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Adam Curtis

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Here are two films for the holiday.

One is a film made by a young David Dimbleby about a group of 500 British ballroom dancers on an ocean cruise in the summer of 1973.

The second film tells the history of how pandas got involved with power politics in the 20th Century - and the strange consequences for politicians in the West.

There is no connection between the two films.

Dimbleby's film is wonderful. It is beautifully shot - the images of the dancers rehearsing on deck under the grey skies of the Atlantic are great.

But underneath Dimbleby also cleverly uses the film to analyse the relationship between eroticism, friendship between men and women, and sex.

It is also very funny and affectionate.

I have always thought that pandas, in evolutionary terms, are the most sophisticated animals in the world.

They cannot look after themselves, they are useless at reproducing. But to compensate they have managed to persuade the most advanced creatures on the planet - human beings - to care for their every need.

Here is a film made in 1976 called Very Important Pandas. It is the history of our relationship to pandas which not only explains how they came to have such a grip on our imaginations, but it also shows what happens when pandas get involved in power politics.

As the presenter points out - any world leader who was given a pair of pandas in the 1970s fell from power pretty soon afterwards.

Richard Nixon and Ling Ling and Hsing Hsing

Edward Heath and Chia Chia and Ching Ching

And Prime Minister Tanaka of Japan who was found guilty of accepting bribes from the US Lockheed Corporation - pictured below with his pandas, Lan Lan and Kang Kang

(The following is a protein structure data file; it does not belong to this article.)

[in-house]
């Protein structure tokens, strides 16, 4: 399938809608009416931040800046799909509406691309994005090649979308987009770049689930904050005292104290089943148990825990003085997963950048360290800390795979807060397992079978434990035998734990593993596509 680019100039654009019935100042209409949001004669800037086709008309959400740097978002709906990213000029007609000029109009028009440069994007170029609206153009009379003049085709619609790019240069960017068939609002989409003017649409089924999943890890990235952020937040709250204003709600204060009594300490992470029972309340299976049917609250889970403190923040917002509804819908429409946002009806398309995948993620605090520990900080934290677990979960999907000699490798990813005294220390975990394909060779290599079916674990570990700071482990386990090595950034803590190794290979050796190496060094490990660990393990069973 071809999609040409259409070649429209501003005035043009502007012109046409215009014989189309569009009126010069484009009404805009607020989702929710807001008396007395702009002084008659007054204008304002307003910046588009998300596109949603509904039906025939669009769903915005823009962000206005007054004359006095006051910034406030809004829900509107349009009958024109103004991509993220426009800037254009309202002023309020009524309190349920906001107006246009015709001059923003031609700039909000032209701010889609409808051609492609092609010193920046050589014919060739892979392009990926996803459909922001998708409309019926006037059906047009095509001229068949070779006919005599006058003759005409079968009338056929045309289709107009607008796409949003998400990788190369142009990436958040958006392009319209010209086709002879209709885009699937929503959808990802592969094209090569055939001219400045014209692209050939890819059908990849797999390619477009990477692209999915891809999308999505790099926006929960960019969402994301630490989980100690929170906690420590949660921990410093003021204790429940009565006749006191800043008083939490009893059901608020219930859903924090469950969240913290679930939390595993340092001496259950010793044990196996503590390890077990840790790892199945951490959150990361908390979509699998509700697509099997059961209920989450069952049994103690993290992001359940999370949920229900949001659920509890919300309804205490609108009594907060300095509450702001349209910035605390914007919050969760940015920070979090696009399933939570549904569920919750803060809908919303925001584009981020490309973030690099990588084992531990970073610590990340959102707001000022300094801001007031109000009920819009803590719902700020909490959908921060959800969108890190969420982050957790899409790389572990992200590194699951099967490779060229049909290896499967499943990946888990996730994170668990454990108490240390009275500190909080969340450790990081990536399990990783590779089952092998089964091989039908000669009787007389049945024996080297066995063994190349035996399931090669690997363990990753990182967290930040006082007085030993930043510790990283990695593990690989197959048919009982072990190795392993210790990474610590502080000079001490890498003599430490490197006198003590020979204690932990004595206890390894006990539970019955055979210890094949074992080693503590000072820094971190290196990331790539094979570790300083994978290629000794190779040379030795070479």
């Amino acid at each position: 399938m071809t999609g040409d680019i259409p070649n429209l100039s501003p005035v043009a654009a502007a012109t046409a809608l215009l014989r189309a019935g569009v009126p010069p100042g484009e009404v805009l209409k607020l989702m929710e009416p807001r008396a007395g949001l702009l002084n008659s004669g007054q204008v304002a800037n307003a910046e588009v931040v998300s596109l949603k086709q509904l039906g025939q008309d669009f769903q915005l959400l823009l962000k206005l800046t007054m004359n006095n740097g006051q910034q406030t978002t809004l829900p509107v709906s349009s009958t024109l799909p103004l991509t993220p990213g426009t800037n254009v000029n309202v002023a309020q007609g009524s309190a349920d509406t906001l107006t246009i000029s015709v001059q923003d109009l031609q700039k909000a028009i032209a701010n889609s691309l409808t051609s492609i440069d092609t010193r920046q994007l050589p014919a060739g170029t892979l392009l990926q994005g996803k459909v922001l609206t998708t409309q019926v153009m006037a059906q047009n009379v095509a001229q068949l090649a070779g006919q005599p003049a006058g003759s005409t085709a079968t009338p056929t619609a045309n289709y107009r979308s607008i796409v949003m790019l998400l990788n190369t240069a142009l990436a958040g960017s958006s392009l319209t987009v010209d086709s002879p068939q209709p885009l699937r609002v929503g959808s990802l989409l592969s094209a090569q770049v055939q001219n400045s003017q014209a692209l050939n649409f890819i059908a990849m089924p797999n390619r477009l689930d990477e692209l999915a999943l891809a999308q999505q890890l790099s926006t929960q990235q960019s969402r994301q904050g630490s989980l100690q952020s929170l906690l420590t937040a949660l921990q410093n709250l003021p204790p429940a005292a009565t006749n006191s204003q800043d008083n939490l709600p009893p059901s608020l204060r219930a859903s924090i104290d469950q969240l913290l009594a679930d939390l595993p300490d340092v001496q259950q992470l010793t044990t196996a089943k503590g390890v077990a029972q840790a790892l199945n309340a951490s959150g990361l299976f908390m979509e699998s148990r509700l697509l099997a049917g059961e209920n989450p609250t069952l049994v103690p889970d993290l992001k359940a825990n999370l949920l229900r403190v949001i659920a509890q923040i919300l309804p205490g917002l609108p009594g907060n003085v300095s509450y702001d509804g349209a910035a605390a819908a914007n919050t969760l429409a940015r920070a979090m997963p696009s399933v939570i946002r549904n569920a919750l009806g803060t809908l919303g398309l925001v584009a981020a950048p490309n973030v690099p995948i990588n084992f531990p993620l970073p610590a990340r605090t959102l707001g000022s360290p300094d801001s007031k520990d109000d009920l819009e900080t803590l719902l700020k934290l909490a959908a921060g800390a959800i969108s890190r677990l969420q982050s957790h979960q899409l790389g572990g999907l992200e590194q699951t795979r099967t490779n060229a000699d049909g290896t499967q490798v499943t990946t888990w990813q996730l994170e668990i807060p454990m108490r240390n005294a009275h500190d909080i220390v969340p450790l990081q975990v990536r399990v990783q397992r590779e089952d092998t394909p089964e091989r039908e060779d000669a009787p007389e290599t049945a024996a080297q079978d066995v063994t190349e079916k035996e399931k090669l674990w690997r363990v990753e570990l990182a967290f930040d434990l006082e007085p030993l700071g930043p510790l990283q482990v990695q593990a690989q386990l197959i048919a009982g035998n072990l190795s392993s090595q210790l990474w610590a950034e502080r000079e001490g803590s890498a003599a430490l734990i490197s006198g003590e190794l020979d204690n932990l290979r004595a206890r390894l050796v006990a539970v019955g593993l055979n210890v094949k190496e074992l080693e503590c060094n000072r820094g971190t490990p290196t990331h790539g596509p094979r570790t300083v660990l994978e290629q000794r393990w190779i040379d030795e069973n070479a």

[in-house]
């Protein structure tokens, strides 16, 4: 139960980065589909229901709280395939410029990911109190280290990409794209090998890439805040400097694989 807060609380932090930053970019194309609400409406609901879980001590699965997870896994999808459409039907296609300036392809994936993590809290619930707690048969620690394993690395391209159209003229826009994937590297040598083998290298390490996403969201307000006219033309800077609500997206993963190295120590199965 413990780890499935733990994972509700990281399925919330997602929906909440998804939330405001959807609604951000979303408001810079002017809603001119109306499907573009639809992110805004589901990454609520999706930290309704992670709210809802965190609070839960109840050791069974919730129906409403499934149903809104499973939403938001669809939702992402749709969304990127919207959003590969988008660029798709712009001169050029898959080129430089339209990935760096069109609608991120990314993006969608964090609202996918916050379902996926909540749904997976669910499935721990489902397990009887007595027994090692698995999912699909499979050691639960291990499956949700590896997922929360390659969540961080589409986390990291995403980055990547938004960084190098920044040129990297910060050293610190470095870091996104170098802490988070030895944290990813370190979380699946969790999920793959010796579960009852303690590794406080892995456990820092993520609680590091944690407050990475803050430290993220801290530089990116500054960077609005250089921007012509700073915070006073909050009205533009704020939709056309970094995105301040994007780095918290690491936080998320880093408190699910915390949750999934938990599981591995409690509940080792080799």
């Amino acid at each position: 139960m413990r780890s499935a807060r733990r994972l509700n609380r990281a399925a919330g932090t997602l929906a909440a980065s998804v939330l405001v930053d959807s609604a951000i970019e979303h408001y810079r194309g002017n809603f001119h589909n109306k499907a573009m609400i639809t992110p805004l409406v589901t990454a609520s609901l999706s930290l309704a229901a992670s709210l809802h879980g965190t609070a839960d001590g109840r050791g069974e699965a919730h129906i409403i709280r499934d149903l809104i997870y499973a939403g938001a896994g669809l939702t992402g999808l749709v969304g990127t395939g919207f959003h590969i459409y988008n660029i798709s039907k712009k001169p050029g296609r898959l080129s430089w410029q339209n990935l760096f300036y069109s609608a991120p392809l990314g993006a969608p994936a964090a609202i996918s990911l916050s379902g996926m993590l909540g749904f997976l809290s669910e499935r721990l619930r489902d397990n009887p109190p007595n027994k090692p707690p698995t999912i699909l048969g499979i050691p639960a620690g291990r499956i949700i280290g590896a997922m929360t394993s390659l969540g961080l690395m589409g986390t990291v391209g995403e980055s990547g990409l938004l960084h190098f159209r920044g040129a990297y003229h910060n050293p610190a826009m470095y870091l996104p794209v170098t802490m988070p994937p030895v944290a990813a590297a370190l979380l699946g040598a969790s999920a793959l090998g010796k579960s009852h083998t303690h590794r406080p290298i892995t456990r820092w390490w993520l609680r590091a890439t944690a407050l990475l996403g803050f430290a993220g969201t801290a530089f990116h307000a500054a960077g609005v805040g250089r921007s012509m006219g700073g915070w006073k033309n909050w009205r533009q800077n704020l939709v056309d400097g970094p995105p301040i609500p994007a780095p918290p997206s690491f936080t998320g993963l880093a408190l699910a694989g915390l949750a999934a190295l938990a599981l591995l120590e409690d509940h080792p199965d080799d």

And, as if to prove the film's point, the same year it was transmitted, Prince Bernhard of the Netherlands, who had helped make the pandas famous, was also found guilty of accepting bribes from Lockheed.

Prince Bernhard had been one of the co-founders of the World Wildlife fund in 1961. The fund had decided to make the panda its international logo. It was an act that made pandas the top "charismatic mega fauna" of the world.

Prince Bernhard tried to claim he had taken the money for the pandas. But noone believed him - and he was stripped of his title, his uniform, and forced to resign.

The second part of Very Important Pandas is a film made by the People's Republic of China in 1975 about the pandas and their environment in south-east China.

It is beautiful and strange. It has a great mood and pacing - and sometimes looks like the work of Jeff Koons. And there is a lovely section about the birth of a baby panda.

The Chinese film also tries to put the odd evolution of the useless panda into a revolutionary socialist perspective. The narrator quotes Friedrich Engels:

"F. Engels points out that each advance in organic evolution is at the same time a regression"

David Attenborough couldn't have put it better.

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